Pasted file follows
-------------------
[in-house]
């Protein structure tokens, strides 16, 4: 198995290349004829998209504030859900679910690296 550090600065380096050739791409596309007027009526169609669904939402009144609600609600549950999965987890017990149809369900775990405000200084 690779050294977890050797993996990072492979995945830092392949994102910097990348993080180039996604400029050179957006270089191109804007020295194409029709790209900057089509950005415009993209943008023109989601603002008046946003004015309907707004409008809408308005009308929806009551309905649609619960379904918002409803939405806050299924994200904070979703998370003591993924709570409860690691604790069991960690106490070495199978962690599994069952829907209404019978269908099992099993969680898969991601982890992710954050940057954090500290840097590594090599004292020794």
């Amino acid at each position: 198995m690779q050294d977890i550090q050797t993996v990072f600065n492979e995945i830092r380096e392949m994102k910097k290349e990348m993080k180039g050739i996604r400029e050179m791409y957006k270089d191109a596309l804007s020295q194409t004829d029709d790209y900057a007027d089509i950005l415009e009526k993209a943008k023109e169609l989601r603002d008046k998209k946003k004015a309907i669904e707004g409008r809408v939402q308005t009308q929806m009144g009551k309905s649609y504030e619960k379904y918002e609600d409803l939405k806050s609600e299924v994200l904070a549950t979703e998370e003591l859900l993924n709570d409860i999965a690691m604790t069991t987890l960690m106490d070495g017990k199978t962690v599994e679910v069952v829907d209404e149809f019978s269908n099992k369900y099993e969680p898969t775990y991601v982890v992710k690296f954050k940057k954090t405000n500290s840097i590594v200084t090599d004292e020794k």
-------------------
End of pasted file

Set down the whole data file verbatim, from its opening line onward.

[in-house]
């Protein structure tokens, strides 16, 4: 198995290349004829998209504030859900679910690296 550090600065380096050739791409596309007027009526169609669904939402009144609600609600549950999965987890017990149809369900775990405000200084 690779050294977890050797993996990072492979995945830092392949994102910097990348993080180039996604400029050179957006270089191109804007020295194409029709790209900057089509950005415009993209943008023109989601603002008046946003004015309907707004409008809408308005009308929806009551309905649609619960379904918002409803939405806050299924994200904070979703998370003591993924709570409860690691604790069991960690106490070495199978962690599994069952829907209404019978269908099992099993969680898969991601982890992710954050940057954090500290840097590594090599004292020794």
């Amino acid at each position: 198995m690779q050294d977890i550090q050797t993996v990072f600065n492979e995945i830092r380096e392949m994102k910097k290349e990348m993080k180039g050739i996604r400029e050179m791409y957006k270089d191109a596309l804007s020295q194409t004829d029709d790209y900057a007027d089509i950005l415009e009526k993209a943008k023109e169609l989601r603002d008046k998209k946003k004015a309907i669904e707004g409008r809408v939402q308005t009308q929806m009144g009551k309905s649609y504030e619960k379904y918002e609600d409803l939405k806050s609600e299924v994200l904070a549950t979703e998370e003591l859900l993924n709570d409860i999965a690691m604790t069991t987890l960690m106490d070495g017990k199978t962690v599994e679910v069952v829907d209404e149809f019978s269908n099992k369900y099993e969680p898969t775990y991601v982890v992710k690296f954050k940057k954090t405000n500290s840097i590594v200084t090599d004292e020794k």